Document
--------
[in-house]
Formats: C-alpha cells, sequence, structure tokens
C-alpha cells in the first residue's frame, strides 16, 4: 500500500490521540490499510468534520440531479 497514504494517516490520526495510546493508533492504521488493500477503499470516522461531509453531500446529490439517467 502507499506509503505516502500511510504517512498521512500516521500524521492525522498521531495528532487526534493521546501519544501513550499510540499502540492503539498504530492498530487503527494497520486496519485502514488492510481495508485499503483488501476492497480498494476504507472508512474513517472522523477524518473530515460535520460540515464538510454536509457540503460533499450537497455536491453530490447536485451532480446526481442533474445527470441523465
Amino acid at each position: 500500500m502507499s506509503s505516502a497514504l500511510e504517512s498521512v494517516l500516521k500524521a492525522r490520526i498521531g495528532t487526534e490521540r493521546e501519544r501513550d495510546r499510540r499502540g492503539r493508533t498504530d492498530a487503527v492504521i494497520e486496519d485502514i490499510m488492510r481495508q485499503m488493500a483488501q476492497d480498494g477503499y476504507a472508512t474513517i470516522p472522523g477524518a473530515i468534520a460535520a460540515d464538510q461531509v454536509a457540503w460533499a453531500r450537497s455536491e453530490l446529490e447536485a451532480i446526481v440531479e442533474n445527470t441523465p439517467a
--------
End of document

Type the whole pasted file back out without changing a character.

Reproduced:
[in-house]
Formats: C-alpha cells, sequence, structure tokens
C-alpha cells in the first residue's frame, strides 16, 4: 500500500490521540490499510468534520440531479 497514504494517516490520526495510546493508533492504521488493500477503499470516522461531509453531500446529490439517467 502507499506509503505516502500511510504517512498521512500516521500524521492525522498521531495528532487526534493521546501519544501513550499510540499502540492503539498504530492498530487503527494497520486496519485502514488492510481495508485499503483488501476492497480498494476504507472508512474513517472522523477524518473530515460535520460540515464538510454536509457540503460533499450537497455536491453530490447536485451532480446526481442533474445527470441523465
Amino acid at each position: 500500500m502507499s506509503s505516502a497514504l500511510e504517512s498521512v494517516l500516521k500524521a492525522r490520526i498521531g495528532t487526534e490521540r493521546e501519544r501513550d495510546r499510540r499502540g492503539r493508533t498504530d492498530a487503527v492504521i494497520e486496519d485502514i490499510m488492510r481495508q485499503m488493500a483488501q476492497d480498494g477503499y476504507a472508512t474513517i470516522p472522523g477524518a473530515i468534520a460535520a460540515d464538510q461531509v454536509a457540503w460533499a453531500r450537497s455536491e453530490l446529490e447536485a451532480i446526481v440531479e442533474n445527470t441523465p439517467a